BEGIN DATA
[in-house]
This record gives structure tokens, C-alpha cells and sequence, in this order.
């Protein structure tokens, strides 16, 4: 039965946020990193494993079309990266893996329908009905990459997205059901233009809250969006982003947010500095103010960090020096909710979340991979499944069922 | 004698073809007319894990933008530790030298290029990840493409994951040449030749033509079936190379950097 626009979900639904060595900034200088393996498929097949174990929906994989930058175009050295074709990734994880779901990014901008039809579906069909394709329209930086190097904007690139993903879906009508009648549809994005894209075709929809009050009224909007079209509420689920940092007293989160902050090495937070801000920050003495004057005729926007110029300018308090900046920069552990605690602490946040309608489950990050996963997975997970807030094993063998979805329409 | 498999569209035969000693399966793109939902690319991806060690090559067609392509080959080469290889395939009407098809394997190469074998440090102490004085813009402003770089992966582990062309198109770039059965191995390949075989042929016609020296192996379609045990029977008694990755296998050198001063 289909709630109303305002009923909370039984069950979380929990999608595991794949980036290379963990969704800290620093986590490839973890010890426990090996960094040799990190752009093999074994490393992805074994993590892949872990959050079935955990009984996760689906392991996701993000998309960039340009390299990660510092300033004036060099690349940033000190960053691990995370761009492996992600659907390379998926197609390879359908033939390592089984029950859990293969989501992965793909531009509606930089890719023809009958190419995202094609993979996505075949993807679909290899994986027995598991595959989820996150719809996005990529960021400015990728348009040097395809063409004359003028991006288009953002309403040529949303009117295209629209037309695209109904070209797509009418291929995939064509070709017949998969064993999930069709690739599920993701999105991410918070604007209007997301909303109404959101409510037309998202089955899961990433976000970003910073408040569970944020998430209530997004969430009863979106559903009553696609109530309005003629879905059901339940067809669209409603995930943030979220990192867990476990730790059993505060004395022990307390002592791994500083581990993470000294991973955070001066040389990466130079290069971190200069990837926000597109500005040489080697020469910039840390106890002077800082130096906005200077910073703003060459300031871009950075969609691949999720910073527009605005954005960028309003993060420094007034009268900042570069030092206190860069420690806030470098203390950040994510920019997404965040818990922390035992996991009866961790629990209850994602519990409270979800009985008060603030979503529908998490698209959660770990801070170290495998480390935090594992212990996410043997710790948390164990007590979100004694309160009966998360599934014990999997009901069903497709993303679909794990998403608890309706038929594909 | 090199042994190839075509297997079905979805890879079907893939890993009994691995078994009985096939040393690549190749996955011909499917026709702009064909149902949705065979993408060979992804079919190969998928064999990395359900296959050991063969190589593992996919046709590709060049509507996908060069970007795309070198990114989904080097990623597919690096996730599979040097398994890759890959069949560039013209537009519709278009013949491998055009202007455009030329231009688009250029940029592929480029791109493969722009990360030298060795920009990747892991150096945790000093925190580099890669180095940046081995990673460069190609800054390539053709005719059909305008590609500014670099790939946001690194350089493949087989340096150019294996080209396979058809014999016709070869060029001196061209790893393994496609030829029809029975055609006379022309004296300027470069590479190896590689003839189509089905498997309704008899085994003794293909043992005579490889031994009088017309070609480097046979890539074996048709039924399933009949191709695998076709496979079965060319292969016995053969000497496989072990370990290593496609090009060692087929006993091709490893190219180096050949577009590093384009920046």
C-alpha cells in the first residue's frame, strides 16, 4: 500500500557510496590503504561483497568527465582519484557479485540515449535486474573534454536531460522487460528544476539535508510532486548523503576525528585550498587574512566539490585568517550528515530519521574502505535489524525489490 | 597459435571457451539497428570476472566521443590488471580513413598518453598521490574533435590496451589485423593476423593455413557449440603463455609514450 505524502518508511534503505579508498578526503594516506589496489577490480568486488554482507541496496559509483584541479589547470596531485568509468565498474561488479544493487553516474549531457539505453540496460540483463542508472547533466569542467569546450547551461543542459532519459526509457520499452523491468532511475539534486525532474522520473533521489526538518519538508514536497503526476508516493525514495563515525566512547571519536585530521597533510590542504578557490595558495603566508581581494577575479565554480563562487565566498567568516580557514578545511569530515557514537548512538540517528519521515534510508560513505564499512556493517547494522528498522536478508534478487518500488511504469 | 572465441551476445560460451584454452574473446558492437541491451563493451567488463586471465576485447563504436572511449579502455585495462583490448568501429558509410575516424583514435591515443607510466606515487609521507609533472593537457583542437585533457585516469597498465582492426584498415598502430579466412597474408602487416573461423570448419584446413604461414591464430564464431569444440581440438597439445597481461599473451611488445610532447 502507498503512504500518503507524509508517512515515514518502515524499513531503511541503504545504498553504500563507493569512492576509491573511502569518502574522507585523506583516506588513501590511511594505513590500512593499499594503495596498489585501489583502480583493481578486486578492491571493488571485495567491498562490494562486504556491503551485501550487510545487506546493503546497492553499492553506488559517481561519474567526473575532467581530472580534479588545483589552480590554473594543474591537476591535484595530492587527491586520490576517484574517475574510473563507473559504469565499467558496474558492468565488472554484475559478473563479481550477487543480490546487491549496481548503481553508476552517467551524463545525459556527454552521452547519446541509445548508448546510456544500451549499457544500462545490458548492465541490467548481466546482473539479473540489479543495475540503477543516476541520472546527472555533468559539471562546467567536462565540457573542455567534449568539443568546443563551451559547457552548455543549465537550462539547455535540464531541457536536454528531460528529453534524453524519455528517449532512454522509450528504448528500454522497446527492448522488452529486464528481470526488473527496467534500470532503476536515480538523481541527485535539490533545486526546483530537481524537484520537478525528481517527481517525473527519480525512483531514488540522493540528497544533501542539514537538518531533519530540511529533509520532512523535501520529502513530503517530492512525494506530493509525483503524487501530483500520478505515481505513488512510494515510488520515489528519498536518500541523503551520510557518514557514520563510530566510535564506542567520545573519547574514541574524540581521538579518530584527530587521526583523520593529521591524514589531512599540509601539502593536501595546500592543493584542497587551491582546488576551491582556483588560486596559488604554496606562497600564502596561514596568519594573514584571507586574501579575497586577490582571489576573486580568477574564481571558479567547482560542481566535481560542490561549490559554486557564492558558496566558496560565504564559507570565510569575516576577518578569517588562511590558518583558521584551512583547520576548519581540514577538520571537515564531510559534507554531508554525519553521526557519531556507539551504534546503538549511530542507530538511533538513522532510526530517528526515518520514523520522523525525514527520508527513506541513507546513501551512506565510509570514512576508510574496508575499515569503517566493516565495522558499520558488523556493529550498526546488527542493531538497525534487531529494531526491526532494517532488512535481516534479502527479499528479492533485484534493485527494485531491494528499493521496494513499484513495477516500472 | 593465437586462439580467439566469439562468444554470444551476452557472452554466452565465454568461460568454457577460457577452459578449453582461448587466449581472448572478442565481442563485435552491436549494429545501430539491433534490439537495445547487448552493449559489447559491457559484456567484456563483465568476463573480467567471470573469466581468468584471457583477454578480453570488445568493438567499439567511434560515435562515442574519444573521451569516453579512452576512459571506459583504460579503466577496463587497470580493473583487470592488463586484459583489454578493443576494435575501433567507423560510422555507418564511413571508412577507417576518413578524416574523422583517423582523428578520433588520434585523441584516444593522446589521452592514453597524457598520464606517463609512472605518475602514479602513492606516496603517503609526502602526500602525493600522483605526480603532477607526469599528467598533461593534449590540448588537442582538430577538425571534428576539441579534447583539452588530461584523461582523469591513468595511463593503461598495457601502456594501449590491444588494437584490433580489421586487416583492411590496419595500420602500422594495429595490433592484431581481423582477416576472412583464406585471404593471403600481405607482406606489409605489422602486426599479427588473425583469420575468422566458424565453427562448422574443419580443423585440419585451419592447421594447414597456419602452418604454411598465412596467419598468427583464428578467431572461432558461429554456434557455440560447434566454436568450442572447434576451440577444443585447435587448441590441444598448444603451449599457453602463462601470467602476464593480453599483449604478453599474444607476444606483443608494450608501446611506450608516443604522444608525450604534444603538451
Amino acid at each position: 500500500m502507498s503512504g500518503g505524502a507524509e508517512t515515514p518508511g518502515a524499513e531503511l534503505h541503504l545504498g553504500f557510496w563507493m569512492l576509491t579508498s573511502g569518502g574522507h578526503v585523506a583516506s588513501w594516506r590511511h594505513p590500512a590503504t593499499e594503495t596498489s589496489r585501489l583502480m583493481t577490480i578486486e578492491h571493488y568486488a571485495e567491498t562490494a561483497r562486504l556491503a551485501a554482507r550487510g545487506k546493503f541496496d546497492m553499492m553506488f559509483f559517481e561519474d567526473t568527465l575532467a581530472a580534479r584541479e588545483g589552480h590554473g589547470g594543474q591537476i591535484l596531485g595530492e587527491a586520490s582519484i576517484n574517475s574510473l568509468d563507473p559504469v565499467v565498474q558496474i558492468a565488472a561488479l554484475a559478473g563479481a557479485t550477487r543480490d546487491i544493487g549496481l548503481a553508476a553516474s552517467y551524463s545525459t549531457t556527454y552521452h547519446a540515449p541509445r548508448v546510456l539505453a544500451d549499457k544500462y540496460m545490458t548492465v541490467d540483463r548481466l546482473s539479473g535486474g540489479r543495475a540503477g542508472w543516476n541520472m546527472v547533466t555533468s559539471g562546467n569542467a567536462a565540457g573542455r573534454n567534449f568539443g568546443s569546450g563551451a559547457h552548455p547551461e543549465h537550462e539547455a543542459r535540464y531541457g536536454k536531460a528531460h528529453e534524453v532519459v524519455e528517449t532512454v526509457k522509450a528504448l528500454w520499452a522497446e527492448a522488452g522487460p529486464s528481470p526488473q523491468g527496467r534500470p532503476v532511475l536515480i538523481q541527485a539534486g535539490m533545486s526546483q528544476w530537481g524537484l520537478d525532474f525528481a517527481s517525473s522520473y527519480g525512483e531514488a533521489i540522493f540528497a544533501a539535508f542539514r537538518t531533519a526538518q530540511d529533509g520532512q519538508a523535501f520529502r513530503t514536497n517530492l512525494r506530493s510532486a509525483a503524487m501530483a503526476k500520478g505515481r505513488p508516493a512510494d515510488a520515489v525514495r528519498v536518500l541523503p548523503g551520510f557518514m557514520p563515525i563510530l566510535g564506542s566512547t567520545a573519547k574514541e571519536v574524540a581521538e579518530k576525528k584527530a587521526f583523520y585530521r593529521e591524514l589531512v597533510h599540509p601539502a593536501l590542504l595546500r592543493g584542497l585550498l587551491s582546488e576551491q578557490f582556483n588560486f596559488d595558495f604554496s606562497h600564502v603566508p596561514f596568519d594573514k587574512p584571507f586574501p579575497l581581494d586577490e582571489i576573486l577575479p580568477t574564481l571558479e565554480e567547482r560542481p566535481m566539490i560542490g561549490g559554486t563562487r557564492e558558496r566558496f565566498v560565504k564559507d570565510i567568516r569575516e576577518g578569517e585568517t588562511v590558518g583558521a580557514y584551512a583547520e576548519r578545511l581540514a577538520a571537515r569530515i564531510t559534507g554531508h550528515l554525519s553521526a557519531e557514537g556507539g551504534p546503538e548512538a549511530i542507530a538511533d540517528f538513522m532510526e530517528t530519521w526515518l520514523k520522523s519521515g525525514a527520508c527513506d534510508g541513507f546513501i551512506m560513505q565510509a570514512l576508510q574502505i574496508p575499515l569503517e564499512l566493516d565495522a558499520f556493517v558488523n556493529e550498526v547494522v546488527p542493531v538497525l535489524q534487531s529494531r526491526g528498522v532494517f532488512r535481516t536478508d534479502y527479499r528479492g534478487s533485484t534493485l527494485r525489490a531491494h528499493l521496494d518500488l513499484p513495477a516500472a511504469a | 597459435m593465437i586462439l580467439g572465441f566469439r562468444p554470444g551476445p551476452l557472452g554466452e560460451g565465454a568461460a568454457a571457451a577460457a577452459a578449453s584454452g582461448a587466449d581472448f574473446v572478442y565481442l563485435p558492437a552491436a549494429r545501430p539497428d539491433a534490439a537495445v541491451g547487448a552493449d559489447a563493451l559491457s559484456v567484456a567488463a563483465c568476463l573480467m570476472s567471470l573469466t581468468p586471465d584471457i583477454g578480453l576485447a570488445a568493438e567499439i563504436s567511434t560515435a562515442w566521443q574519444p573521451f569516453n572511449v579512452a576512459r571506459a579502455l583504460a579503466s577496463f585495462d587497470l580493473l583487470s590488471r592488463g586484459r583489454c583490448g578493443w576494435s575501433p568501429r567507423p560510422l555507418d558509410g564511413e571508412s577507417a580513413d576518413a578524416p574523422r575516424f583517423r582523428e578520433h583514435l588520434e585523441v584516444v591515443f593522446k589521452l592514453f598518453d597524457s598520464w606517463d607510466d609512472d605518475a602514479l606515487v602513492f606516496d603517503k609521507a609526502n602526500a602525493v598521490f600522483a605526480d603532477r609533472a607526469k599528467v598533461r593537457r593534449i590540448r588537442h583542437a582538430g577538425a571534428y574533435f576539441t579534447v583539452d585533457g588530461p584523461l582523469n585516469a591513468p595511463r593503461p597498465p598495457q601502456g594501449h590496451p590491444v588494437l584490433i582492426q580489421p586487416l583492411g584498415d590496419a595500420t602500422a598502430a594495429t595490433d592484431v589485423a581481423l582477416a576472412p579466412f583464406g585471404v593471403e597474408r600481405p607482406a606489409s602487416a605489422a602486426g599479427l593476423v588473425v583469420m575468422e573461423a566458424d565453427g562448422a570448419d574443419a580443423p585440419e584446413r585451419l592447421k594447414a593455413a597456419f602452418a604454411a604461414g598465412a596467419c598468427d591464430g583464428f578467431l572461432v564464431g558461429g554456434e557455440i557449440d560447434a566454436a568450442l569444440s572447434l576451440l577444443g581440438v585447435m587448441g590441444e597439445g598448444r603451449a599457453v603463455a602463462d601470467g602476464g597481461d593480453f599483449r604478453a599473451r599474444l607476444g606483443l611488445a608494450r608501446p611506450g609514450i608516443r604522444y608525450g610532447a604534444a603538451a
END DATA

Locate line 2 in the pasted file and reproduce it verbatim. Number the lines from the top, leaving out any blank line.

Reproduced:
This record gives structure tokens, C-alpha cells and sequence, in this order.